Former Australian High Court judge Ian Callinan has produced a damning legal opinion that says aspects of the media regulation plan drawn up by former communications minister Stephen Conroy “are very arguably unlikely to be valid under the Constitution”.
The opinion, written jointly with Sydney barrister Caspar Conde, says the broad powers proposed for a statutory regulator of all news media would be likely to have generated a successful constitutional challenge.
The proposed regulator, known as the public interest media advocate, would have been a part-time statutory officer, informed and advised by government officials, and armed with wide discretion to replace the Australian Press Council and other “self-regulatory” bodies if they failed to control the press in a way that satisfied the PIMA.
Mr Callinan and Mr Conde said the PIMA’s powers would have been subjective and imprecise.
“The legislation would allow, indeed require, PIMA through its control and review of news media self-regulation bodies to impose requirements which affect, and we would suggest may burden, freedom of communication by news media organisations that are members of that body.”
The bills to establish the scheme could be compared with “blanket bans” on political communication that had been held by the High Court to be unconstitutional in earlier cases, the opinion says.
“It would be unfortunate if the bills in their current imprecise and potentially far-reaching present form were to be enacted.”
Their opinion says the government may well have underestimated dramatically the costs associated with the scheme as the PIMA would have required substantial funds to discharge its responsibilities.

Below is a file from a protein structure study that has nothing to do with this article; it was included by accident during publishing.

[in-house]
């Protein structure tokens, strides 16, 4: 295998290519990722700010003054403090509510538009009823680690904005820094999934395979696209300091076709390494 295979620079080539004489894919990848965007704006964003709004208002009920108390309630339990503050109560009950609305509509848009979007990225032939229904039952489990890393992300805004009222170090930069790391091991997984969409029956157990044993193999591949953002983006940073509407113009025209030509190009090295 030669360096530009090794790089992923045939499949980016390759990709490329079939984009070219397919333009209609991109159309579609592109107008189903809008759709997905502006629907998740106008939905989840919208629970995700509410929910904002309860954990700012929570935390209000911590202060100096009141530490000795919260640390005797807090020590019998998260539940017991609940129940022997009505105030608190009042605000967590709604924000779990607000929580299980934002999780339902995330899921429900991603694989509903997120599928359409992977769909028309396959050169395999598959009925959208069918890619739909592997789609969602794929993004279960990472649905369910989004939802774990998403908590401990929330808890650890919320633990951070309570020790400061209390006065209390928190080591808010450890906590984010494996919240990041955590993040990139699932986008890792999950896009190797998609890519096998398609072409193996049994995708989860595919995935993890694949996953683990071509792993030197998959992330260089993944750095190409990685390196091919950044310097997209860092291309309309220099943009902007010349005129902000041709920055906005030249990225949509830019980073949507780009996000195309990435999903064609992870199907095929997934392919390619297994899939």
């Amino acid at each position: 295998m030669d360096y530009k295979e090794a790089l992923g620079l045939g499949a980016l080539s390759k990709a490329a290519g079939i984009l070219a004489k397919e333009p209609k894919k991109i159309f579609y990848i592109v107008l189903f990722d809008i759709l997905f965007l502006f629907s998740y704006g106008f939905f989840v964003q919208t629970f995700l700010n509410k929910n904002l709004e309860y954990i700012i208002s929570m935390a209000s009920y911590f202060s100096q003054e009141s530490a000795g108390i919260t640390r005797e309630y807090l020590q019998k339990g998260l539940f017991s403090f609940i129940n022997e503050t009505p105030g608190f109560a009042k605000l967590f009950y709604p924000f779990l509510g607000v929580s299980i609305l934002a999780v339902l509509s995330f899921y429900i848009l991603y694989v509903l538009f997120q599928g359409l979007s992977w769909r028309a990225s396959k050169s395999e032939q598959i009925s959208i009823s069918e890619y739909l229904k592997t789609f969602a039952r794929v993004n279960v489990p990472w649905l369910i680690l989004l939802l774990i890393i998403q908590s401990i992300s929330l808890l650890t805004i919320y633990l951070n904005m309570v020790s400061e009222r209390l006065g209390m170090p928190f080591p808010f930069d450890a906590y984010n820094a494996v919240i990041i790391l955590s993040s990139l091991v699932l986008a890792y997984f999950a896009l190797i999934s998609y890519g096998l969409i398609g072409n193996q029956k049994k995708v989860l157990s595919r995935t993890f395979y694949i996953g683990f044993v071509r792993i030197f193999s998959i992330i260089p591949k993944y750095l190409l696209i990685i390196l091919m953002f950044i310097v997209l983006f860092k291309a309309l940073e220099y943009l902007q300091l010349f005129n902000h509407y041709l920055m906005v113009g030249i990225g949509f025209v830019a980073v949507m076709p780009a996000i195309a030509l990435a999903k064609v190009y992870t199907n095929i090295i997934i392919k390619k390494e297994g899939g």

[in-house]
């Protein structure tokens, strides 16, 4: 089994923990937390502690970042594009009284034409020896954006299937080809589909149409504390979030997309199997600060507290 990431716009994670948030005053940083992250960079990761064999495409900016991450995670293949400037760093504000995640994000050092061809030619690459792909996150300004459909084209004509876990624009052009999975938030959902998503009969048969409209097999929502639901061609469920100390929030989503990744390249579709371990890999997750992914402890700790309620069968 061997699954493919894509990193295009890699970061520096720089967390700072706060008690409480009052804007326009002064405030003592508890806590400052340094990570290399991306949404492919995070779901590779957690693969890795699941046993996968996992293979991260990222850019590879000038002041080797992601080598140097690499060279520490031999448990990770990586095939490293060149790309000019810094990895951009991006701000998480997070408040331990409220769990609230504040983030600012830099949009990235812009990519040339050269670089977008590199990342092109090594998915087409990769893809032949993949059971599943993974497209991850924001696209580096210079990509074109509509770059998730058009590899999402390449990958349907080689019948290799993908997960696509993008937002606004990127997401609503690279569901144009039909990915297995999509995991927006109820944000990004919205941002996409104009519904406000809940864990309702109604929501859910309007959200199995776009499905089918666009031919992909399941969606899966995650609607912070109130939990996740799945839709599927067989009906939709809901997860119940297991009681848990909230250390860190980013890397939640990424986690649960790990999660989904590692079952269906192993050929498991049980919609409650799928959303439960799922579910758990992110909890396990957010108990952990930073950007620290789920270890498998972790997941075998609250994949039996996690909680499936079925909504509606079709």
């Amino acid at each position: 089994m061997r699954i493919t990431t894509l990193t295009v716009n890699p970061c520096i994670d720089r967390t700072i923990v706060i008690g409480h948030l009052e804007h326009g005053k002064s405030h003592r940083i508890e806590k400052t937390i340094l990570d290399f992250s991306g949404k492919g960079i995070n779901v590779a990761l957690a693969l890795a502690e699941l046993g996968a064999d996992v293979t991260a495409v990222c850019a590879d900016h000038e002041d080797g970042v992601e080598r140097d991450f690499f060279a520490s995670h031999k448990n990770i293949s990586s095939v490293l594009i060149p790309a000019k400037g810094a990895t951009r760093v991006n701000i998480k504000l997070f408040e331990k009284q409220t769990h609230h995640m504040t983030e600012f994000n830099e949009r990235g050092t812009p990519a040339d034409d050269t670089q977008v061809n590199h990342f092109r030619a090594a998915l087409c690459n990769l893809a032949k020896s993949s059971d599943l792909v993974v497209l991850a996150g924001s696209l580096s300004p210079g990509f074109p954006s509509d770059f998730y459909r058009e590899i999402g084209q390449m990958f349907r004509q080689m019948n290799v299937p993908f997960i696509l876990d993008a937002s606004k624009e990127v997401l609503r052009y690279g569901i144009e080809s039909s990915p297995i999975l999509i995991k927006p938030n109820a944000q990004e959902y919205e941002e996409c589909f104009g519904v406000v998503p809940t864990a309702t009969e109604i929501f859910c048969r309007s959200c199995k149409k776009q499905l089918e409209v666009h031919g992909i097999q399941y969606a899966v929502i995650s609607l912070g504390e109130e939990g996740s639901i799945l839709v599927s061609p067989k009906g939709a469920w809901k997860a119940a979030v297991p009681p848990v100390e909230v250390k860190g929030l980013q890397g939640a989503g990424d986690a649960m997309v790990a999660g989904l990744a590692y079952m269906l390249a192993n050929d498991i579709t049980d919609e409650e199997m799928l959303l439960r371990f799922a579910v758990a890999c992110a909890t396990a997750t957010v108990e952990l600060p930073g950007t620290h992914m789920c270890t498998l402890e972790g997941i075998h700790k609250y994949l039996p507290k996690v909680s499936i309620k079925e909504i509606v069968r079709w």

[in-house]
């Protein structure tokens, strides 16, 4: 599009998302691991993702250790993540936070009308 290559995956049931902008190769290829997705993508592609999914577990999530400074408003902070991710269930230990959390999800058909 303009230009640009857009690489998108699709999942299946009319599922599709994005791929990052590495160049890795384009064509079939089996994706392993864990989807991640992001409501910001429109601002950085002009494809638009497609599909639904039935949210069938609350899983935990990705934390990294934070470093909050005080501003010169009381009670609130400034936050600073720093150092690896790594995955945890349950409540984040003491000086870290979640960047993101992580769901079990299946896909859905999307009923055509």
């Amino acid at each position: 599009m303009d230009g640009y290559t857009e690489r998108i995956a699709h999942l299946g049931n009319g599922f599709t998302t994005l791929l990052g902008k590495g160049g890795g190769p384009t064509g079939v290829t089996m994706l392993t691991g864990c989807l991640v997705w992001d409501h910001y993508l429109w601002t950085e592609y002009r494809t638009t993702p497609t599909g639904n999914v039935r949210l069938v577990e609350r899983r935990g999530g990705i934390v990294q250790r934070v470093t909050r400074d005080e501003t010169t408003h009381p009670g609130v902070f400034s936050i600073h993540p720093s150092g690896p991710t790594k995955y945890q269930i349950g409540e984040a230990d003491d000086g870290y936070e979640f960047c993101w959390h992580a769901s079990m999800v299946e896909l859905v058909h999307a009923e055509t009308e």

Mr Callinan and Mr Conde were commissioned to prepare the opinion by the Institute of Public Affairs, which called yesterday for the federal government to provide a clear guarantee that it would not seek to reintroduce an amended version of the Conroy plan if it won the federal election.
“The government remains committed to these proposals; this scheme was only shelved because it did not have enough support to guarantee passage of the legislation through the parliament,” said Simon Breheny, director of the IPA’s legal rights project.
He said the advice from Mr Callinan and Mr Conde indicated that well-drafted provisions were likely to be upheld by the High Court.
“Australians should be aware that we do not have robust constitutional protections for free speech. The Australian Constitution and the High Court cannot be relied on to protect us from restrictions on freedom of speech,” Mr Breheny said.
While the government has not explicitly ruled out a revised version of the Conroy plan, Kevin Rudd this week appeared to rule out changes to media laws affecting the circulation of newspapers.
Mr Rudd said Labor had “no such plans” to change media laws despite saying News Corp Australia — publisher of The Australian — owned about 70 per cent of metropolitan print circulation.
Before Senator Conroy‘s plan was withdrawn by the government, the media and communications committee of the Law Council had complained about the vague criteria governing the exercise of the PIMA’s proposed discretion.Source: The Australian – Media regulator scheme ‘invalid’
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